A man tries to uncover an unconventional psychologist's therapy techniques on his institutionalized wife, while a series of brutal attacks committed by a brood of mutant children coincides with the husband's investigation.
A cop chases two hippies suspected of a series of Manson family-like murders; unbeknownst to him, the real culprits are the living dead, brought to life with a thirst for human flesh by chemical pesticides being used by area farmers.
Darryl Revok is the most powerful of all the scanners, and is the head of the underground scanner movement for world domination. Scanners have great psychic power, strong enough to control minds; they can inflict enormous pain/damage on their victims. Doctor Paul Ruth finds a scanner that Revok hasn't, and converts him to their cause - to destroy the underground movement. Written by
Paul Reynolds <email@example.com>
Could have been stronger in several key areas but is still worth seeing
Within "normal" society exists a new breed of person who possess telepathic powers. They are small in number but their powers makes them very dangerous but also very powerful in the hands of the right people. Dr Paul Ruth runs a secretive programme trying to develop the power into a weapon but he only has one recruit Cameron Vale. When Ruth's programme is violently attacked by scanner Darryl Revok, they realise that the battle is being lost and they prepare Vale to go undercover, in filtrate Revok's group and lead them to him.
As everyone and their dog knows, this film is always talked about for the infamous scene near the start where we are first shown the power of the scanners, however there are many scenes across the whole film that are just as strong as that one. The opening scene is powerful as it shows the ability Vale has and the lack of control he has over it while the scene where Revok escapes capture is even more sinister and gripping. This pretty much carries across the whole film although there are some slows spots and parts of the story that don't hang together as well as they should. Cronenberg is famous for his body horror but he does do tension well and here he is solid when called upon. The low budget does show through at times but mostly it is good.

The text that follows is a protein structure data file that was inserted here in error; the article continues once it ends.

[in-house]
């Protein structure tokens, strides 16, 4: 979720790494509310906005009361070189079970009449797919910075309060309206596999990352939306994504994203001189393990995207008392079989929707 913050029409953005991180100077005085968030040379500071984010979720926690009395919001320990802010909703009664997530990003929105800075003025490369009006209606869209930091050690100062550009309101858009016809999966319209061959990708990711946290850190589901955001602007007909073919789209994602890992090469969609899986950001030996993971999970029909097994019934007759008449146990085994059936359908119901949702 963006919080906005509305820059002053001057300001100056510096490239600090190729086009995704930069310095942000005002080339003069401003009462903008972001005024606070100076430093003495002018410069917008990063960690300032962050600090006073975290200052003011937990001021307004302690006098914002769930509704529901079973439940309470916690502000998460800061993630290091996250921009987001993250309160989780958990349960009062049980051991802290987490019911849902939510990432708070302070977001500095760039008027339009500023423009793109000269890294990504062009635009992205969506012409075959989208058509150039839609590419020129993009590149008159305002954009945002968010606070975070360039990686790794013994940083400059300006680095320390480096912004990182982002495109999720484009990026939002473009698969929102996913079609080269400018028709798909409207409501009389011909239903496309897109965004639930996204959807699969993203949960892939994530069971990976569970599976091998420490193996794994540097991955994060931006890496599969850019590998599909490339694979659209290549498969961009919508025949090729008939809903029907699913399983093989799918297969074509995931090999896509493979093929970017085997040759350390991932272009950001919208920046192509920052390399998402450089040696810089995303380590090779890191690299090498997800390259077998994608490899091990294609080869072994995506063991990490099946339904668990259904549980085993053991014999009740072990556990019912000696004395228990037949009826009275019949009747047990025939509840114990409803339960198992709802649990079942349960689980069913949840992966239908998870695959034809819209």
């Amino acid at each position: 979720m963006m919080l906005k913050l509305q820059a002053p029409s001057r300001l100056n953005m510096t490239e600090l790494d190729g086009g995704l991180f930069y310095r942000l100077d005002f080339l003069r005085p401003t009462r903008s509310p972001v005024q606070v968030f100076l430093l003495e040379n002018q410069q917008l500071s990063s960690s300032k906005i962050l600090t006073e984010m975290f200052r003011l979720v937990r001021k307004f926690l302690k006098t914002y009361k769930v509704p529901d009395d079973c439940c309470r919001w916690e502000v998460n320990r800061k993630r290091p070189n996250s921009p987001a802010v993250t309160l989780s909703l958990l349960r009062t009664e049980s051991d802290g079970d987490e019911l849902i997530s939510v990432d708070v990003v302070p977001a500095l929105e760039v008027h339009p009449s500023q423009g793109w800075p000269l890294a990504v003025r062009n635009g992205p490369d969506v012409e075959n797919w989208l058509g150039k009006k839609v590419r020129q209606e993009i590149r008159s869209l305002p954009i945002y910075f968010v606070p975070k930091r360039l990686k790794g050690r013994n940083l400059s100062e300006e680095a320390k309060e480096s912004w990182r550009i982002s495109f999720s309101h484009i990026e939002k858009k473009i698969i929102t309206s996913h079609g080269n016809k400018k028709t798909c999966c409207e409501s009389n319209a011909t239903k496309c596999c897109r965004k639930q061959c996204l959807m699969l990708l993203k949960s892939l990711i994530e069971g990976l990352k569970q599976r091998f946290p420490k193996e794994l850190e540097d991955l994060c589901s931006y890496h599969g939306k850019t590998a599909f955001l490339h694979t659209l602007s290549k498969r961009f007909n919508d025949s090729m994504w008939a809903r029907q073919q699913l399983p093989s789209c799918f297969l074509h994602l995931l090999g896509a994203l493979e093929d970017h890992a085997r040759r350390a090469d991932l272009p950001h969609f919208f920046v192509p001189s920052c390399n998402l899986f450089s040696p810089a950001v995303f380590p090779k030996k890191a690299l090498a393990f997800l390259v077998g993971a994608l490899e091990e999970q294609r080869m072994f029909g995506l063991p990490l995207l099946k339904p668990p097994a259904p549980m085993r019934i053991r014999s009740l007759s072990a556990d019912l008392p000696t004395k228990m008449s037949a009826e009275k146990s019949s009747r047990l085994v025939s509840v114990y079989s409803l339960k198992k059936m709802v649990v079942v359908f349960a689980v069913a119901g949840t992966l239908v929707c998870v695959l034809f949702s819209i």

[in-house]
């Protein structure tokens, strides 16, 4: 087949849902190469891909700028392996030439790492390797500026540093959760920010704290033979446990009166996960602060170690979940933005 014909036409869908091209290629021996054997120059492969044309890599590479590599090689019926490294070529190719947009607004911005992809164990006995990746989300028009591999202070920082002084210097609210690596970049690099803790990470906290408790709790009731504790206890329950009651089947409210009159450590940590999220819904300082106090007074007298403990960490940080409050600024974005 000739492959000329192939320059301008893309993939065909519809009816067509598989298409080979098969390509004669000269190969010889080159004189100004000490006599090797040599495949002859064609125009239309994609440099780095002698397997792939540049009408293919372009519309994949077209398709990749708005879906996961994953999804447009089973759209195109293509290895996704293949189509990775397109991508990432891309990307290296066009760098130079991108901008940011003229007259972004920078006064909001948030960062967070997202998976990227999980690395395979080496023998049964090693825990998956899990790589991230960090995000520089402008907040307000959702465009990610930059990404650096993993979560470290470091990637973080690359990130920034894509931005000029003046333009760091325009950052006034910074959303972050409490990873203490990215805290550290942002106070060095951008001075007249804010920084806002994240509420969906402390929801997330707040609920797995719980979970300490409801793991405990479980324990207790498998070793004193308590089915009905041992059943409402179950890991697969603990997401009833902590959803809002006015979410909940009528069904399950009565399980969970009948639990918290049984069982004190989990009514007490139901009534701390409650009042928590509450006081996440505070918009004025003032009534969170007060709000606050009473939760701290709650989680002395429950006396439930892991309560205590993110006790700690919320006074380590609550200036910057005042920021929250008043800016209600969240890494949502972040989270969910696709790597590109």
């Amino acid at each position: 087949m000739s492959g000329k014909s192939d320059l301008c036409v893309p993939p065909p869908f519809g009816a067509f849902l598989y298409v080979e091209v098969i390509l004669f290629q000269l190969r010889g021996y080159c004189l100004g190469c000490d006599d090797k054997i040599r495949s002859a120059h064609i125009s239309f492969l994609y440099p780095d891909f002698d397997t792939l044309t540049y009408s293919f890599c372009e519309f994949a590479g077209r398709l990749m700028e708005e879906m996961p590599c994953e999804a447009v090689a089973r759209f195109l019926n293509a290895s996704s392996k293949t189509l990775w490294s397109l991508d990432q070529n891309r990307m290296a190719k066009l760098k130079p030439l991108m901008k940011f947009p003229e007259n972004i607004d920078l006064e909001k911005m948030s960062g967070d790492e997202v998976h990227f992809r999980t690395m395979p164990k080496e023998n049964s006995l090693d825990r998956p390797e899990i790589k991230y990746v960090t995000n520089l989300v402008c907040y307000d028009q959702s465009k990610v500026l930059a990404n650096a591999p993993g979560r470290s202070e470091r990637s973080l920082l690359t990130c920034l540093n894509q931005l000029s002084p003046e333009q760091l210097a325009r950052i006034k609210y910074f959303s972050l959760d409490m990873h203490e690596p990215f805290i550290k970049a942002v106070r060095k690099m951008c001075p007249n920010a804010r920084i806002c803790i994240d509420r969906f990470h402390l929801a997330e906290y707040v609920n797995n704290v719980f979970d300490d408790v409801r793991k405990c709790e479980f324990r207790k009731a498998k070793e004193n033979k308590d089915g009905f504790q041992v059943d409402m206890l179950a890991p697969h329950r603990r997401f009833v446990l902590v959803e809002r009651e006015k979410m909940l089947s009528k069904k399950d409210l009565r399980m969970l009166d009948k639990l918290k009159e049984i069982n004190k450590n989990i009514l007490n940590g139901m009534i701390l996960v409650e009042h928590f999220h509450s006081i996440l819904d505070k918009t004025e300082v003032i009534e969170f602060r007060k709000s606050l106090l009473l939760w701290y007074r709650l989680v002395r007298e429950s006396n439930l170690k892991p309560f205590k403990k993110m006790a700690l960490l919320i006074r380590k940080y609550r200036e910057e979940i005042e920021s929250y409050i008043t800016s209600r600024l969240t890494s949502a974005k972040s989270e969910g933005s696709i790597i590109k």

The acting is a little bit ropey though, which is maybe where the limitations do show through. Lack is OK but he isn't anything special he can say his lines well enough and not fall over while walking but he can't bring out much more below the surface than that. He reminded me of the old b-movie matinée stars who have good jaws but not much else. McGoohan is better and his presence is welcome in his scenes. Ironside is hammy but enjoyable perhaps not having as much screen time as I would have liked but effective when he is. The support is mostly pretty average, O'Neill is OK but the rest are so-so and are sometime amusing as they get scanned.
Overall though this is a classic cult film. The plot moves forward well enough although I would have liked more real life commentary from Cronenberg above the general "mental illness" metaphor that it acts as but his direction otherwise is good. The cast are mostly only OK but they do enough to keep the story moving while moments of horror and tension are well served up. Could have been better in several key areas but is still worth seeing.
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